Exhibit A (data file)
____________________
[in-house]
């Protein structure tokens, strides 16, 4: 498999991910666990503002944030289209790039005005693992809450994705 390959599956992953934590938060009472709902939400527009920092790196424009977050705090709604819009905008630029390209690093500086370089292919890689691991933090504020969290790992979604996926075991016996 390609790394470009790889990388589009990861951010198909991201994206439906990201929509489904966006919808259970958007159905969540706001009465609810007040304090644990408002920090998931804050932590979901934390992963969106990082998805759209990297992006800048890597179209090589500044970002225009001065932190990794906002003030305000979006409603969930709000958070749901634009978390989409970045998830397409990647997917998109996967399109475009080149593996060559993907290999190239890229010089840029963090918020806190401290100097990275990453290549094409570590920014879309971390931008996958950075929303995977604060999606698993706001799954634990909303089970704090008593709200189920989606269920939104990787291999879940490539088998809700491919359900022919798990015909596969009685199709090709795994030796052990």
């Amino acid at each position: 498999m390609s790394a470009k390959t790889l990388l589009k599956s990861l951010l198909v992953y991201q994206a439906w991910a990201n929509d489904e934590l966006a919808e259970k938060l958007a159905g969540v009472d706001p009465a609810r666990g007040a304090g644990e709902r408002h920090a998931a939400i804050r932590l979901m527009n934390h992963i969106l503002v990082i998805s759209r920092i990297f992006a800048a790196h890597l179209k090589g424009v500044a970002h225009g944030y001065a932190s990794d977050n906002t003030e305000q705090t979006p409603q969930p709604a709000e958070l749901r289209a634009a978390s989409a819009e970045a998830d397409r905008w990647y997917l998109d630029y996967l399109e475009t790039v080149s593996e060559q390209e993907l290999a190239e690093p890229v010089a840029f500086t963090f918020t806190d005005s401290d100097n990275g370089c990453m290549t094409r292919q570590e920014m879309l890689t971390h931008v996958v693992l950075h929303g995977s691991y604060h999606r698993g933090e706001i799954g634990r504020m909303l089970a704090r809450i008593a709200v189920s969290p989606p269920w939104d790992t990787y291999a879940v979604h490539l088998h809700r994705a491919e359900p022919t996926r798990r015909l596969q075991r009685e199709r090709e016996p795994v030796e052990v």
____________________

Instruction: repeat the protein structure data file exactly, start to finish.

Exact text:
[in-house]
């Protein structure tokens, strides 16, 4: 498999991910666990503002944030289209790039005005693992809450994705 390959599956992953934590938060009472709902939400527009920092790196424009977050705090709604819009905008630029390209690093500086370089292919890689691991933090504020969290790992979604996926075991016996 390609790394470009790889990388589009990861951010198909991201994206439906990201929509489904966006919808259970958007159905969540706001009465609810007040304090644990408002920090998931804050932590979901934390992963969106990082998805759209990297992006800048890597179209090589500044970002225009001065932190990794906002003030305000979006409603969930709000958070749901634009978390989409970045998830397409990647997917998109996967399109475009080149593996060559993907290999190239890229010089840029963090918020806190401290100097990275990453290549094409570590920014879309971390931008996958950075929303995977604060999606698993706001799954634990909303089970704090008593709200189920989606269920939104990787291999879940490539088998809700491919359900022919798990015909596969009685199709090709795994030796052990």
């Amino acid at each position: 498999m390609s790394a470009k390959t790889l990388l589009k599956s990861l951010l198909v992953y991201q994206a439906w991910a990201n929509d489904e934590l966006a919808e259970k938060l958007a159905g969540v009472d706001p009465a609810r666990g007040a304090g644990e709902r408002h920090a998931a939400i804050r932590l979901m527009n934390h992963i969106l503002v990082i998805s759209r920092i990297f992006a800048a790196h890597l179209k090589g424009v500044a970002h225009g944030y001065a932190s990794d977050n906002t003030e305000q705090t979006p409603q969930p709604a709000e958070l749901r289209a634009a978390s989409a819009e970045a998830d397409r905008w990647y997917l998109d630029y996967l399109e475009t790039v080149s593996e060559q390209e993907l290999a190239e690093p890229v010089a840029f500086t963090f918020t806190d005005s401290d100097n990275g370089c990453m290549t094409r292919q570590e920014m879309l890689t971390h931008v996958v693992l950075h929303g995977s691991y604060h999606r698993g933090e706001i799954g634990r504020m909303l089970a704090r809450i008593a709200v189920s969290p989606p269920w939104d790992t990787y291999a879940v979604h490539l088998h809700r994705a491919e359900p022919t996926r798990r015909l596969q075991r009685e199709r090709e016996p795994v030796e052990v």